This paper explores the meaning and context of Sammelbände incunabula, covering their place alongside other novel forms of information organization in a world of changing readership patterns, as well as their role as a response to the needs and challenges faced in the expanding and changing book trade of the early print period during the second half of the fifteenth century. It includes several appendices detailing Sammelbände known to contain early editions of the Malleus Maleficarum and Fasciculus temporum of Werner Rolewinck, and other, related works.
This paper explores different approaches that PSU’s Special Collections Department might take toward digitizing its 1490 incunable containing Werner Rolewinck’s Fasciculus temporum and second-edition Malleus Maleficarum. Digitization will reduce wear-and-tear of the volume and allow access to its contents by a wider range of users.
Printshops opened all over Germany shortly after 1450 with the invention of the metal moveable type printing press, marking Germany as the center of this new market. Each printer and binder had their own distinct characteristics featured in their works. They each had preferred materials or techniques, or simply had different materials available to them. This paper reviews aspects of incunable bookmaking and bookbinding to provide a broader material context for PSU’s 1490 codex.
Ashley M. Hood
In 2018, Portland State University purchased a medieval codex containing a 1490 printing of Werner Rolewinck’s Fasciculus Temporum and a 1490 edition of the Malleus Maleficarum printed in Speier, Germany, by Peter Drach. Based on information from the bookseller in France, PSU has concluded that the codex most likely came from the collection of Robert Lenkiewicz (1941-2002), a twentieth-century English figurative painter who amassed a significant collection of rare books and incunables during his life.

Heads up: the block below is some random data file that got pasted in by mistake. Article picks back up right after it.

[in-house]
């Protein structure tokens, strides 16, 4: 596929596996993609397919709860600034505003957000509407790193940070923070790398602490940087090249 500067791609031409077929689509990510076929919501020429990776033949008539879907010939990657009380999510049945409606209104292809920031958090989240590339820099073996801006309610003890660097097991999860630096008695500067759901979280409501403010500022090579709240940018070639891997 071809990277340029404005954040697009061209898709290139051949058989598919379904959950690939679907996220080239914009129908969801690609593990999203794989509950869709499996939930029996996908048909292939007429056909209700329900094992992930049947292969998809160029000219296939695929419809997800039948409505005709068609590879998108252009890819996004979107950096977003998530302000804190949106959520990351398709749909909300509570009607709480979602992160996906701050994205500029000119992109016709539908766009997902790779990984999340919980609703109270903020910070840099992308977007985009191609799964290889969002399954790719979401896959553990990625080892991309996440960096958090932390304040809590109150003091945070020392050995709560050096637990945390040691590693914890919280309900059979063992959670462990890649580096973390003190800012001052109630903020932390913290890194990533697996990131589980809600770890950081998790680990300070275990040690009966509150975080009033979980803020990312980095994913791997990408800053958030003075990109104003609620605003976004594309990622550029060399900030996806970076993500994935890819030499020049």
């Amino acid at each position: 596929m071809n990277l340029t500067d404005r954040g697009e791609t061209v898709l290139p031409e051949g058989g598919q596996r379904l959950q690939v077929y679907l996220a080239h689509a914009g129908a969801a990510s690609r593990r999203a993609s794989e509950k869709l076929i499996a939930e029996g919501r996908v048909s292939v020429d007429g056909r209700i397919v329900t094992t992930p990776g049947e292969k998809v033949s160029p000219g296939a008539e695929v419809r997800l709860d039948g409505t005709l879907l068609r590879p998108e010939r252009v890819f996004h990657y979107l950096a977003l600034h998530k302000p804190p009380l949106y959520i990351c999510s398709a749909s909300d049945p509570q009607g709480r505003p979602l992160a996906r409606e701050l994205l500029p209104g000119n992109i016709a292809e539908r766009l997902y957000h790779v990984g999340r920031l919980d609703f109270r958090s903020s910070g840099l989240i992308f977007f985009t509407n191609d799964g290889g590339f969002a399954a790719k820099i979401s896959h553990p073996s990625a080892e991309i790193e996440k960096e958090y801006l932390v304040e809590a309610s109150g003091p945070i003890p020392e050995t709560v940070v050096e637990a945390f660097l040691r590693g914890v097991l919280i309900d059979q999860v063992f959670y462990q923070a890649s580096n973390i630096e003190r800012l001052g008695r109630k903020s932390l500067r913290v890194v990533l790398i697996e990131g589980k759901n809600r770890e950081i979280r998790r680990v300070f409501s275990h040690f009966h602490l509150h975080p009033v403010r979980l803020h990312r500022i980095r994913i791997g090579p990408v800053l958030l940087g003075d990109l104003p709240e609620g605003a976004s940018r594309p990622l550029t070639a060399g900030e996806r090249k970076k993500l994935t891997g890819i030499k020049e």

Lenkiewicz’s artwork, interests, and book collection revolved around addiction and fanaticism, and one of the more noteworthy sections of his library focused on witchcraft and the occult. Lenkiewicz owned at one time as many as ten copies of the Malleus Maleficarum, and his artwork and collecting habits demonstrated his fascination with all things witchcraft-related. From early editions of works by occultists like Robert Fludd, Henricus Cornelius Agrippa, and Johannes Nider, to a sixteenth-century witch’s remains, Lenkiewicz’s ongoing obsession with collecting artifacts of what he referred to as the “crazy notion” of witchcraft culminated in an early book collection that rivaled that of the British Library.
By examining Lenkiewicz’s interest in rare books and witchcraft, and the marks left by these interests in some of his artwork, we can create a picture of the environment in which PSU’s codex existed in recent years, and get a glimpse into its history through the lens of an eccentric and often enigmatic owner.